Writing-while-female is apparently a genuine risk outside certain highly specific genres[2].

eBob @34:

I'd just give a decent amount (if I had it) to have a local book store. My nearest one is about 20 minutes drive away in any direction. Fortunately the local library is only 10 minutes drive away.

However, I can support your point. I noticed the rot setting in back in the early 2000s, back before the collapse of Angus & Robertsons - the science fiction/fantasy section of most book stores (but particularly A&R) tended to be one shelf of Tolkien, one shelf of Pratchett, one shelf of Eddings, one shelf of Herbert, one shelf of Sara Douglass, one shelf of tie-in novels and everything else sort of shovelled in wherever they fitted around that, and the whole section was about two bookshelves in total. Dymocks is marginally better - they tend to extend to four shelves, but then they've taken to shuffling horror into the same shelves as SFF these days, so it's still one shelf each to Pratchett, Tolkien, Herbert, 2 shelves of George RR Martin, one shelf of Stephen King, 2 shelves of tie-ins, and then shovel everything else in wherever it can fit. If you want anything which isn't on the "more of the same" list (including most US authors) you have to go to a specialist SFF bookshop... if you have one of those available (my nearest: better part of an hour away by train).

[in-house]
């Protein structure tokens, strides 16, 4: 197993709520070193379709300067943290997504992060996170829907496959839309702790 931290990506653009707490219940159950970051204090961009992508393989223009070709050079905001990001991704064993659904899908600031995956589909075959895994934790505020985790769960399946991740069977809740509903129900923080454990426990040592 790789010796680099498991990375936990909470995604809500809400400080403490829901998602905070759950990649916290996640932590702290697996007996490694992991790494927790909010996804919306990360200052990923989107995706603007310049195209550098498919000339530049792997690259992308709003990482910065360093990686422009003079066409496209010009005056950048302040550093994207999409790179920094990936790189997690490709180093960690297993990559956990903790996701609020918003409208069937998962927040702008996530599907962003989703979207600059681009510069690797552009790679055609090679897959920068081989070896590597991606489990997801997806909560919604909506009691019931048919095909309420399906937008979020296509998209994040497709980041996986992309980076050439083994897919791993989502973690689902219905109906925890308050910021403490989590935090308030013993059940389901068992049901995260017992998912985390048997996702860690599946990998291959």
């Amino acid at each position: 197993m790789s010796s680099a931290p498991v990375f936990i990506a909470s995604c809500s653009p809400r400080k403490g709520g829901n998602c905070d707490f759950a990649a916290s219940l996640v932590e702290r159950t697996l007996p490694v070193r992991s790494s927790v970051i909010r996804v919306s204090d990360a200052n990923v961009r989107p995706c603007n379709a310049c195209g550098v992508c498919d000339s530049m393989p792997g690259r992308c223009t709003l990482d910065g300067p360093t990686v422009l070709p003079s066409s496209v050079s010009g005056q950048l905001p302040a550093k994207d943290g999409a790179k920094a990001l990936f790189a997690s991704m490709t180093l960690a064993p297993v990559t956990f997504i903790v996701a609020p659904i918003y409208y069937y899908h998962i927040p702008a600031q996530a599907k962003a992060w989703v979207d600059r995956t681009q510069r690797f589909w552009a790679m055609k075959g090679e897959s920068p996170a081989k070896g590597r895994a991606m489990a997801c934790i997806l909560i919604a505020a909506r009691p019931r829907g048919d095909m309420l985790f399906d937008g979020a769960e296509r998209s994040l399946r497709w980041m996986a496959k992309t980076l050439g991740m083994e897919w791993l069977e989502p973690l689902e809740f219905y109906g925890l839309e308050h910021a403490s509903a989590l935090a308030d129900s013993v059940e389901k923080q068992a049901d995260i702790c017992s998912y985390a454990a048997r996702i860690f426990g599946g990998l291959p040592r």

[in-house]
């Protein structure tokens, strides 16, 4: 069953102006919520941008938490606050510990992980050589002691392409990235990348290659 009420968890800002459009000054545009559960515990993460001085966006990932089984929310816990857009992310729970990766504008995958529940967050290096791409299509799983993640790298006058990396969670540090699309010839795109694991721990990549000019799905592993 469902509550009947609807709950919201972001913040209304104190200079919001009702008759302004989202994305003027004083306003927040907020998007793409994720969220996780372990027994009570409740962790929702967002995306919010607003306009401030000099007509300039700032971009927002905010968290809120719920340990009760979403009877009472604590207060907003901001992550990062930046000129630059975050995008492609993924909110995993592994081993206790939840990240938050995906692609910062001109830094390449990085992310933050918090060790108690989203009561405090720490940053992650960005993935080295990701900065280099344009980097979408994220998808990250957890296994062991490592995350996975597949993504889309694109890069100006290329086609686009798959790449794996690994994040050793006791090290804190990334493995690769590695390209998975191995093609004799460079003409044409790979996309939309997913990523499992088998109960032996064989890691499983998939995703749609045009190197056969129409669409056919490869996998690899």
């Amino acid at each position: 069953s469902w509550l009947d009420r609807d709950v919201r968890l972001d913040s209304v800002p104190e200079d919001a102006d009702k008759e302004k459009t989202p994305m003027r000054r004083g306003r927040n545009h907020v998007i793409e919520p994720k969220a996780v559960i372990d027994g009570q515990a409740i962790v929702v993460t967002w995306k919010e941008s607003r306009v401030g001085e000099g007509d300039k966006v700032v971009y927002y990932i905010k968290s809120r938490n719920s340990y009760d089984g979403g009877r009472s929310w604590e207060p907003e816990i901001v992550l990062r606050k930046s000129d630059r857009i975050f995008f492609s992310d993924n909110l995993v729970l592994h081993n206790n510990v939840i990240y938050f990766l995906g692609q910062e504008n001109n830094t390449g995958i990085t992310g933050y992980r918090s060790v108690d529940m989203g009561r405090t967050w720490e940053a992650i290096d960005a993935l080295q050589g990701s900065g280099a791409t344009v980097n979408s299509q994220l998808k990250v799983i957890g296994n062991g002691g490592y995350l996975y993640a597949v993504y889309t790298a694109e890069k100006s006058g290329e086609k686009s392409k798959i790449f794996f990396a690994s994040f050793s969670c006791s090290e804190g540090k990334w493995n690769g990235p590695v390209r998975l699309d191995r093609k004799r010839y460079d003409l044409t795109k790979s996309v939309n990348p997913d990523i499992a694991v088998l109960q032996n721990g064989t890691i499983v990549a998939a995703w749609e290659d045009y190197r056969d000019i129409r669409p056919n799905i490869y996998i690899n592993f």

Don't get me started about the "selection"[3] on offer in places like Target, Big W and so on.


[0] That said, when you're being offered a choice of only "salt and vinegar potato crisps", or "vinegar and salt potato chips" as a purchaser, it's pretty hard to see where your purchasing power actually comes into things, or how it could have an influence save by abstaining from purchase altogether. For further examples of what I'm talking about here, consider the almost aggressive similarity of competing newspapers to each other, and competing television programs to each other.